There are currently nine Superintendent of Schools vacancies in Maryland school systems. Most of these have been through announced retirements, including in Wicomico County and the most recent being in Frederick County this week where an embattled superintendent opted to retire days after being put on an administrative leave after a justice probe found mistreatment of students with disabilities.
This wave of public school retirements is representative of what’s happening across the country during the pandemic. Whether it’s called “The Great Resignation” or “The Great Retirement,” the fact is many people are facing the realities brought on by the pandemic. Some older workers’ decisions could be tied to accepting a buyout as they near retiring age, increasing technology needs through remote working, concerns over contracting COVID-19 while working or seeing their retirements accounts grow enough in recent years to feel like the time is right.
Whatever the case, governments everywhere seem to be dealing with departures among senior staffers. It’s especially pronounced in education where employees in all facets of school systems are pressured like never before. For those wondering, Worcester County Superintendent of Schools Lou Taylor signed a new four-year contract earlier this year. Taylor said during an informal non-school meeting last week he remains committed to the public school system and has every intention of continuing to serve through his term.
Though the incident occurred in Glen Burnie, it was noteworthy this week this media outlet, and presumably most across the state, was provided with police body-worn camera footage of the incident. With Ocean City police beginning to donthe body cameras next summer, it’s an interesting practice to note.
After a suspect refused to comply with repeated orders from police, a man walking toward police holding a knife was fatally shot. The suspect’s mother was later found in the house dead as a result of trauma. For news purposes here, the most germane part of the case was how the Independent Investigations Division (IID) of the Office of the Attorney General handled the release of the body camera footage. A link to the video was embedded in a press release about the incident with a disclaimer outlining how such high-profile cases will be handled moving forward.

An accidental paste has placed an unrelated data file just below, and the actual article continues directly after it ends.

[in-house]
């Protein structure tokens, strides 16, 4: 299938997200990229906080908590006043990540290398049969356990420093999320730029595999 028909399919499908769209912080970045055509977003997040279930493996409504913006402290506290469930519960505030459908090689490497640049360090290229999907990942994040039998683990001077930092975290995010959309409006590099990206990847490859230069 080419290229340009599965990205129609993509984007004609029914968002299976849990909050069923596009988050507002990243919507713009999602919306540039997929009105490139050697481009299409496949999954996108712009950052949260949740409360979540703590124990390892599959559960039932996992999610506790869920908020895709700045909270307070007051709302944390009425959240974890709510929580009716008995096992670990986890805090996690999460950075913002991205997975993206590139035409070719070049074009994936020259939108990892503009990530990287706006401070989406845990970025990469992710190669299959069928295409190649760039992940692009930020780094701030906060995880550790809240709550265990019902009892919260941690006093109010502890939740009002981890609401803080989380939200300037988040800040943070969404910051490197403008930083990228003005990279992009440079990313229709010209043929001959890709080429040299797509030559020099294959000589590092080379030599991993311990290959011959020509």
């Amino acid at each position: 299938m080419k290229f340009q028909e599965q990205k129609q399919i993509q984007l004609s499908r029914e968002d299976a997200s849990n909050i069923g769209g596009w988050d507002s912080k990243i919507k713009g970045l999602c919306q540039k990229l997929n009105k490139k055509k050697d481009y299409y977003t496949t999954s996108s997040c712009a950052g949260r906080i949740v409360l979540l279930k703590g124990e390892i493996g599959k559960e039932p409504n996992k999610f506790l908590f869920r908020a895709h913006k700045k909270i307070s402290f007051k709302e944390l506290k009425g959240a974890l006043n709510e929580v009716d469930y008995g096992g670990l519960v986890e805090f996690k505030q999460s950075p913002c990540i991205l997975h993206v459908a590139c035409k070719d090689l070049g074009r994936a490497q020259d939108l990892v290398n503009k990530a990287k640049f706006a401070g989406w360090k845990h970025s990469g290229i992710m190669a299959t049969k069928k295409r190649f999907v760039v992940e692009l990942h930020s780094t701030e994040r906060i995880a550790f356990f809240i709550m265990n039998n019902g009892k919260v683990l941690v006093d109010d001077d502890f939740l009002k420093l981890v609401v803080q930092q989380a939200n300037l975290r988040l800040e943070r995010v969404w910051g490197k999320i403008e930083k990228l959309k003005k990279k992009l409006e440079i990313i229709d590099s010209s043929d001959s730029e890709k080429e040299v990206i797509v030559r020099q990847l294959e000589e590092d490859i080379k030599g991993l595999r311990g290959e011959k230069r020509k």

The release stated, “The IID will generally release body camera footage or dashboard camera footage within 14 days of an incident. There may be situations where more than 14 days is necessary, including if investigators need more time to complete witness interviews, if there are technical delays caused by the need to shield the identities of civilian witnesses, or to allow family members to view the video before it is released to the public.”
Though body camera poses a host of logistical issues for police departments, namely funding the cloud storage requirements for saving these videos, Ocean City is doing the right thing moving forward on this front. In situations like last summer’s sensational arrests of individuals requiring force, access to the video within two weeks will help clarify questions surrounding the incidents in a timely fashion.
Vaccination is a matter of personal choice. I received my third shot last month. My wife did as well, and both my kids are double vaccinated. I am a believer and trust the science that it’s best for us and those around us. Approximately one quarter of Worcester County’s population is not vaccinated currently, and the great majority of those are choosing to not get the shot for their own personal reasons. I agree with those who are losing patience with this group. On the unvaccinated and the growing volume of current COVID-19 positive hospitalizations, an emergency room doctor recently told me, “It appears that we are at this point burning through the unvaccinated,” referring to none of the patients currently hospitalized being vaccinated. This opinion piece, headlined, “I’m furious at the unvaccinated,” from New York Times columnist Charles M. Blow on Sunday sums up what many are feeling now. Some excerpts to share, but you can find the whole piece online with a quick search.
“I have heard all the reasons for resistance. There are the people who have politicized the virus and see getting vaccinated through a partisan lens. There are the people who view government pressure, and especially mandates, to put something in your body as overreach and anathema to the American ideal of independence and freedom. There are people who don’t trust the government, sometimes with good reason,” the opinion read. “I have heard it all. And I reject it all. … We now have to consider the very real possibility that the virus will not be eradicated, but will become endemic. … Even if eradication is all but impossible, it is possible to control the virus and mitigate its spread, if more people are vaccinated. So yes, I am furious at the unvaccinated, and I am not ashamed of disclosing that. I am no longer trying to understand them or educate them. Barriers to access have fallen. The only reason for remaining unvaccinated that I now accept is from people who have medical conditions that prevent it. … All others have a choice to either be part of the solution or part of the problem. The unvaccinated are choosing to be part of the problem.”